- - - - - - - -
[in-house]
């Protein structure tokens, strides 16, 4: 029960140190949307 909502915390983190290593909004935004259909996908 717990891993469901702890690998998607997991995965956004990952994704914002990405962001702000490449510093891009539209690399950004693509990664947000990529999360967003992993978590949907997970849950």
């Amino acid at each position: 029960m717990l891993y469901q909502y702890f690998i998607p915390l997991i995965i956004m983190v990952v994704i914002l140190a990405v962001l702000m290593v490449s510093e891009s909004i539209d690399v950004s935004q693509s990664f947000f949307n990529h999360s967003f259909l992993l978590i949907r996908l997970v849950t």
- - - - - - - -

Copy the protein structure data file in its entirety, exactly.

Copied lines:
[in-house]
């Protein structure tokens, strides 16, 4: 029960140190949307 909502915390983190290593909004935004259909996908 717990891993469901702890690998998607997991995965956004990952994704914002990405962001702000490449510093891009539209690399950004693509990664947000990529999360967003992993978590949907997970849950």
């Amino acid at each position: 029960m717990l891993y469901q909502y702890f690998i998607p915390l997991i995965i956004m983190v990952v994704i914002l140190a990405v962001l702000m290593v490449s510093e891009s909004i539209d690399v950004s935004q693509s990664f947000f949307n990529h999360s967003f259909l992993l978590i949907r996908l997970v849950t």